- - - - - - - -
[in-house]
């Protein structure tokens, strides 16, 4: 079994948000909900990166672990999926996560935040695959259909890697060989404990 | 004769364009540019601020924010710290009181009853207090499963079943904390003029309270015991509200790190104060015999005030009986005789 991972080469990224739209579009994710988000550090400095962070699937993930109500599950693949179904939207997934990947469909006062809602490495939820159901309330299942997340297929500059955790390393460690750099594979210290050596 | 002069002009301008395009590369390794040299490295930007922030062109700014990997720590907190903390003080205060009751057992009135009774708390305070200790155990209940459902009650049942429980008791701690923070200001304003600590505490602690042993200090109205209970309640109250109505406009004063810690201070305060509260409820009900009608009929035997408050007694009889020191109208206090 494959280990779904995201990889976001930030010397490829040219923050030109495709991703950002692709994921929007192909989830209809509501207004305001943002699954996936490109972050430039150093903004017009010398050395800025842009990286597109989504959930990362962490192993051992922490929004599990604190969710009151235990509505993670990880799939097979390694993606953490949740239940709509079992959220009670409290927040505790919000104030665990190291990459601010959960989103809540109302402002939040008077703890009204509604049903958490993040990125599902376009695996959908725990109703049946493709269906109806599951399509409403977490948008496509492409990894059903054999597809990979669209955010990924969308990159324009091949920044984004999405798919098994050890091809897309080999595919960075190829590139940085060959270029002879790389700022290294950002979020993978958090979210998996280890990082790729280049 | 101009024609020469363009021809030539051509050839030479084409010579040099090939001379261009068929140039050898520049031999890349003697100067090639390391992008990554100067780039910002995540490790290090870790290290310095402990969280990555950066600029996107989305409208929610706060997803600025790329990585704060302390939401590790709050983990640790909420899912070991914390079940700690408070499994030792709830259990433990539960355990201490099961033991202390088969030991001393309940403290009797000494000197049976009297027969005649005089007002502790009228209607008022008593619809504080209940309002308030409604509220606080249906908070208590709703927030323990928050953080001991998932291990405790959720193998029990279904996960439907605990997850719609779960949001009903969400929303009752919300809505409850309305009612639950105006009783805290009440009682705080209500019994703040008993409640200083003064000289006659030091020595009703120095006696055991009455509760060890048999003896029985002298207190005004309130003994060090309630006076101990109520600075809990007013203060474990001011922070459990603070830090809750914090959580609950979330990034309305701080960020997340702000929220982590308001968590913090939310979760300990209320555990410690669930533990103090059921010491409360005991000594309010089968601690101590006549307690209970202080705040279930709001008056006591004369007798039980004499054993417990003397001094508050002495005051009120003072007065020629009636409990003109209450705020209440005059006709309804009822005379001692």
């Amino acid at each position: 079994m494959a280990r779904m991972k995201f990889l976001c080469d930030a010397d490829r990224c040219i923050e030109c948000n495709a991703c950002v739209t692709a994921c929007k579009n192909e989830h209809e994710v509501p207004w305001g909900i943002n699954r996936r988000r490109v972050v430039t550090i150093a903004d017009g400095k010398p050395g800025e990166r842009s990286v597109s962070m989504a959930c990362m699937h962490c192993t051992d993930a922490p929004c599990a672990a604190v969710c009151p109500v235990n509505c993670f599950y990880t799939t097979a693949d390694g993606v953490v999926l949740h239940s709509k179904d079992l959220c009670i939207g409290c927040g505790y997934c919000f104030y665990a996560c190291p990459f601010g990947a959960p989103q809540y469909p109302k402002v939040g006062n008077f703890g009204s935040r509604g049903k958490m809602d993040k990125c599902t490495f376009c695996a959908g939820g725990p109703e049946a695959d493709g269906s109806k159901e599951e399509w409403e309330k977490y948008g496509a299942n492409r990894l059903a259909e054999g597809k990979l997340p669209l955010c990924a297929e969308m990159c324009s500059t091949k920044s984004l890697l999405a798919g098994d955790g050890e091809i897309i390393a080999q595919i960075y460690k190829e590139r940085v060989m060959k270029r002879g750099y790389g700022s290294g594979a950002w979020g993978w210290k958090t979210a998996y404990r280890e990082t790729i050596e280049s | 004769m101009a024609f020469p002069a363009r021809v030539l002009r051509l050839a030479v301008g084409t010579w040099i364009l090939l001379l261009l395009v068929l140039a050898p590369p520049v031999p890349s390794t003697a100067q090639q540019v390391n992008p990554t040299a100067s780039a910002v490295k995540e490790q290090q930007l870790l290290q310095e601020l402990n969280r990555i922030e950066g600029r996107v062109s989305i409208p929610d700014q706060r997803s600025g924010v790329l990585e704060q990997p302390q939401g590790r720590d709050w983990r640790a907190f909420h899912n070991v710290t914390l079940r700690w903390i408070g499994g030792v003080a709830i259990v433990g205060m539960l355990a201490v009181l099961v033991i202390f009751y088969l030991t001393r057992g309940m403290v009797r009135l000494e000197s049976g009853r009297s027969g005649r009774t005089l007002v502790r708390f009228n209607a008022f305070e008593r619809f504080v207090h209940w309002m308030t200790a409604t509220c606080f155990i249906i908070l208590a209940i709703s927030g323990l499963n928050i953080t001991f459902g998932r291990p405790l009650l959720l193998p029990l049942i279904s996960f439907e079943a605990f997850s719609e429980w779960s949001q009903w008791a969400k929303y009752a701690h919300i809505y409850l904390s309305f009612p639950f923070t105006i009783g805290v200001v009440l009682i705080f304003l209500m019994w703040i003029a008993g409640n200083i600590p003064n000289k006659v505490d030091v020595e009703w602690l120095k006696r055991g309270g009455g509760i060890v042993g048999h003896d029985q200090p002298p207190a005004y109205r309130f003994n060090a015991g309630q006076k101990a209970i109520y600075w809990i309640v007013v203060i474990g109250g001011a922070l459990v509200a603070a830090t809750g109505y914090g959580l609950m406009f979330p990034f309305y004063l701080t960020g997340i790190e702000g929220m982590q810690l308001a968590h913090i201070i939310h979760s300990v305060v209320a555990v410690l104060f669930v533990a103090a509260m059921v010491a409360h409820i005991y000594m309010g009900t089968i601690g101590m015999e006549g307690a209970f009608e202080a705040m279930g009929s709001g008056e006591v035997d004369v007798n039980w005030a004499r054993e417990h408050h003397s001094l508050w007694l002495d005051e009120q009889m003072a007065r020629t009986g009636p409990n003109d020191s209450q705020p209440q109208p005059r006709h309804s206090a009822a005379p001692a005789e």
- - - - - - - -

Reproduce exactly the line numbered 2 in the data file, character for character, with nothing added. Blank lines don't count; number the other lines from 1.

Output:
């Protein structure tokens, strides 16, 4: 079994948000909900990166672990999926996560935040695959259909890697060989404990 | 004769364009540019601020924010710290009181009853207090499963079943904390003029309270015991509200790190104060015999005030009986005789 991972080469990224739209579009994710988000550090400095962070699937993930109500599950693949179904939207997934990947469909006062809602490495939820159901309330299942997340297929500059955790390393460690750099594979210290050596 | 002069002009301008395009590369390794040299490295930007922030062109700014990997720590907190903390003080205060009751057992009135009774708390305070200790155990209940459902009650049942429980008791701690923070200001304003600590505490602690042993200090109205209970309640109250109505406009004063810690201070305060509260409820009900009608009929035997408050007694009889020191109208206090 494959280990779904995201990889976001930030010397490829040219923050030109495709991703950002692709994921929007192909989830209809509501207004305001943002699954996936490109972050430039150093903004017009010398050395800025842009990286597109989504959930990362962490192993051992922490929004599990604190969710009151235990509505993670990880799939097979390694993606953490949740239940709509079992959220009670409290927040505790919000104030665990190291990459601010959960989103809540109302402002939040008077703890009204509604049903958490993040990125599902376009695996959908725990109703049946493709269906109806599951399509409403977490948008496509492409990894059903054999597809990979669209955010990924969308990159324009091949920044984004999405798919098994050890091809897309080999595919960075190829590139940085060959270029002879790389700022290294950002979020993978958090979210998996280890990082790729280049 | 101009024609020469363009021809030539051509050839030479084409010579040099090939001379261009068929140039050898520049031999890349003697100067090639390391992008990554100067780039910002995540490790290090870790290290310095402990969280990555950066600029996107989305409208929610706060997803600025790329990585704060302390939401590790709050983990640790909420899912070991914390079940700690408070499994030792709830259990433990539960355990201490099961033991202390088969030991001393309940403290009797000494000197049976009297027969005649005089007002502790009228209607008022008593619809504080209940309002308030409604509220606080249906908070208590709703927030323990928050953080001991998932291990405790959720193998029990279904996960439907605990997850719609779960949001009903969400929303009752919300809505409850309305009612639950105006009783805290009440009682705080209500019994703040008993409640200083003064000289006659030091020595009703120095006696055991009455509760060890048999003896029985002298207190005004309130003994060090309630006076101990109520600075809990007013203060474990001011922070459990603070830090809750914090959580609950979330990034309305701080960020997340702000929220982590308001968590913090939310979760300990209320555990410690669930533990103090059921010491409360005991000594309010089968601690101590006549307690209970202080705040279930709001008056006591004369007798039980004499054993417990003397001094508050002495005051009120003072007065020629009636409990003109209450705020209440005059006709309804009822005379001692």